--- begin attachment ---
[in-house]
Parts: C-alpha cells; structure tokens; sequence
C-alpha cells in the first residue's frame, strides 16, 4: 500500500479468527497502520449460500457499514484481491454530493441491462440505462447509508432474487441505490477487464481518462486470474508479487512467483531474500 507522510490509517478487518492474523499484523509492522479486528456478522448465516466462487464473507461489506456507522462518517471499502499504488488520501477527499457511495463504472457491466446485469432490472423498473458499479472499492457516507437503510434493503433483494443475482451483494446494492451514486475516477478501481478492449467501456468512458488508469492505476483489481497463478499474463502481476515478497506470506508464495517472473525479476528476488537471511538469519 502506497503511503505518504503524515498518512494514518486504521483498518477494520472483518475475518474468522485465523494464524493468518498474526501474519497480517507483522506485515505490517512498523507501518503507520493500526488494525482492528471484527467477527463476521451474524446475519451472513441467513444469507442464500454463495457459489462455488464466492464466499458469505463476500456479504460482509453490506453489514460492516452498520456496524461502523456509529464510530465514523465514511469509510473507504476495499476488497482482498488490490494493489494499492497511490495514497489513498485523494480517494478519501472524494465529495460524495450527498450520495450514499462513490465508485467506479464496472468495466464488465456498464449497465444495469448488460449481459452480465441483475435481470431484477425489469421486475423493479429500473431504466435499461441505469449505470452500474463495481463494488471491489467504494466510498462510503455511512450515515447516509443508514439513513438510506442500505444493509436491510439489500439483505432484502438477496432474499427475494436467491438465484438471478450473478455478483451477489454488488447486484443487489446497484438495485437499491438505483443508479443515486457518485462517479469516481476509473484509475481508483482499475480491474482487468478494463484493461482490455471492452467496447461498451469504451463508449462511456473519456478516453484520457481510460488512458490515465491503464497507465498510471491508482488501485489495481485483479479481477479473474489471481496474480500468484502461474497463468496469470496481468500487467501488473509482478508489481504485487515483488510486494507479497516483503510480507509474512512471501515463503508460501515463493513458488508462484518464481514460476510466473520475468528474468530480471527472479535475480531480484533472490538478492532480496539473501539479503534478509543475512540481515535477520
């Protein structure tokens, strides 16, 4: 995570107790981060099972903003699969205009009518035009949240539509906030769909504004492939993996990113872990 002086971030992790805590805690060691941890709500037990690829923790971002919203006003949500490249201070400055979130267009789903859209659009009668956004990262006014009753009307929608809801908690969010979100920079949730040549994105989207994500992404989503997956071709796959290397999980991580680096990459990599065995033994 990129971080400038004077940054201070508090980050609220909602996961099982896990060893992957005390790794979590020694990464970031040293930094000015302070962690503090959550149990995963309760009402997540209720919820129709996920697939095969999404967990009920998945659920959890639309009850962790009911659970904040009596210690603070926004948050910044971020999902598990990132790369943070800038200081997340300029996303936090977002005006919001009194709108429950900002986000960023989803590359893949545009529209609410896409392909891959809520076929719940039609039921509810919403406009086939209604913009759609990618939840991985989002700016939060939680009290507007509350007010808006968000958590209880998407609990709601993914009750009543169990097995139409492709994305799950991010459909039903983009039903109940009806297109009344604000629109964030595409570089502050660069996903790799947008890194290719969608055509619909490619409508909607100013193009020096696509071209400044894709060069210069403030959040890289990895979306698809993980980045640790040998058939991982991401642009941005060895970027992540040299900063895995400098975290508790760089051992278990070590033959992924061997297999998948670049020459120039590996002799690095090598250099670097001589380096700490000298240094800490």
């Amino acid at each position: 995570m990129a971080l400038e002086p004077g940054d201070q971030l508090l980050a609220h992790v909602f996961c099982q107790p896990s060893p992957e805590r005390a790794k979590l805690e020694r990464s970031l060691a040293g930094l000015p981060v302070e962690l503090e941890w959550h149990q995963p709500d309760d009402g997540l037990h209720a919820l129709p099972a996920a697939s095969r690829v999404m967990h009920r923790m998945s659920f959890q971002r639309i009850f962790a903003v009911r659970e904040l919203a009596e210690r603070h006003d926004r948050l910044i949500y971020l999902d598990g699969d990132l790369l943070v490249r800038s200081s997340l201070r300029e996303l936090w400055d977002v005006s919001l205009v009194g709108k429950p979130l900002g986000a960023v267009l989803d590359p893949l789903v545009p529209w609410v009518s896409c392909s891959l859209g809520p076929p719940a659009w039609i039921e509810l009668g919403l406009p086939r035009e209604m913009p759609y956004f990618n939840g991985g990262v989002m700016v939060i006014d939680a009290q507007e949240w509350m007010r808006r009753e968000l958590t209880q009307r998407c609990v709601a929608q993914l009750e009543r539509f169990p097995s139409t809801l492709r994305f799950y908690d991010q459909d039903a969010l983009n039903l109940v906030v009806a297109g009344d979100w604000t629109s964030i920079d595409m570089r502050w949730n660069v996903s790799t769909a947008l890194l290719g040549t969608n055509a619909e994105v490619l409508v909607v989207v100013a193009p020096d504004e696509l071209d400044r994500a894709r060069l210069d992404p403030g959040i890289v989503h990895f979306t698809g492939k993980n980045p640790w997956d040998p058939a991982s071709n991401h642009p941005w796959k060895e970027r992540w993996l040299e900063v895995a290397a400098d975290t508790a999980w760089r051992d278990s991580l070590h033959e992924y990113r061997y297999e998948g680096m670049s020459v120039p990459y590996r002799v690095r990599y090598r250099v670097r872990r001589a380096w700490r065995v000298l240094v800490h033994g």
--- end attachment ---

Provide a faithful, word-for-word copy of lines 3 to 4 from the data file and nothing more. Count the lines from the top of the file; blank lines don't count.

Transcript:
C-alpha cells in the first residue's frame, strides 16, 4: 500500500479468527497502520449460500457499514484481491454530493441491462440505462447509508432474487441505490477487464481518462486470474508479487512467483531474500 507522510490509517478487518492474523499484523509492522479486528456478522448465516466462487464473507461489506456507522462518517471499502499504488488520501477527499457511495463504472457491466446485469432490472423498473458499479472499492457516507437503510434493503433483494443475482451483494446494492451514486475516477478501481478492449467501456468512458488508469492505476483489481497463478499474463502481476515478497506470506508464495517472473525479476528476488537471511538469519 502506497503511503505518504503524515498518512494514518486504521483498518477494520472483518475475518474468522485465523494464524493468518498474526501474519497480517507483522506485515505490517512498523507501518503507520493500526488494525482492528471484527467477527463476521451474524446475519451472513441467513444469507442464500454463495457459489462455488464466492464466499458469505463476500456479504460482509453490506453489514460492516452498520456496524461502523456509529464510530465514523465514511469509510473507504476495499476488497482482498488490490494493489494499492497511490495514497489513498485523494480517494478519501472524494465529495460524495450527498450520495450514499462513490465508485467506479464496472468495466464488465456498464449497465444495469448488460449481459452480465441483475435481470431484477425489469421486475423493479429500473431504466435499461441505469449505470452500474463495481463494488471491489467504494466510498462510503455511512450515515447516509443508514439513513438510506442500505444493509436491510439489500439483505432484502438477496432474499427475494436467491438465484438471478450473478455478483451477489454488488447486484443487489446497484438495485437499491438505483443508479443515486457518485462517479469516481476509473484509475481508483482499475480491474482487468478494463484493461482490455471492452467496447461498451469504451463508449462511456473519456478516453484520457481510460488512458490515465491503464497507465498510471491508482488501485489495481485483479479481477479473474489471481496474480500468484502461474497463468496469470496481468500487467501488473509482478508489481504485487515483488510486494507479497516483503510480507509474512512471501515463503508460501515463493513458488508462484518464481514460476510466473520475468528474468530480471527472479535475480531480484533472490538478492532480496539473501539479503534478509543475512540481515535477520
């Protein structure tokens, strides 16, 4: 995570107790981060099972903003699969205009009518035009949240539509906030769909504004492939993996990113872990 002086971030992790805590805690060691941890709500037990690829923790971002919203006003949500490249201070400055979130267009789903859209659009009668956004990262006014009753009307929608809801908690969010979100920079949730040549994105989207994500992404989503997956071709796959290397999980991580680096990459990599065995033994 990129971080400038004077940054201070508090980050609220909602996961099982896990060893992957005390790794979590020694990464970031040293930094000015302070962690503090959550149990995963309760009402997540209720919820129709996920697939095969999404967990009920998945659920959890639309009850962790009911659970904040009596210690603070926004948050910044971020999902598990990132790369943070800038200081997340300029996303936090977002005006919001009194709108429950900002986000960023989803590359893949545009529209609410896409392909891959809520076929719940039609039921509810919403406009086939209604913009759609990618939840991985989002700016939060939680009290507007509350007010808006968000958590209880998407609990709601993914009750009543169990097995139409492709994305799950991010459909039903983009039903109940009806297109009344604000629109964030595409570089502050660069996903790799947008890194290719969608055509619909490619409508909607100013193009020096696509071209400044894709060069210069403030959040890289990895979306698809993980980045640790040998058939991982991401642009941005060895970027992540040299900063895995400098975290508790760089051992278990070590033959992924061997297999998948670049020459120039590996002799690095090598250099670097001589380096700490000298240094800490």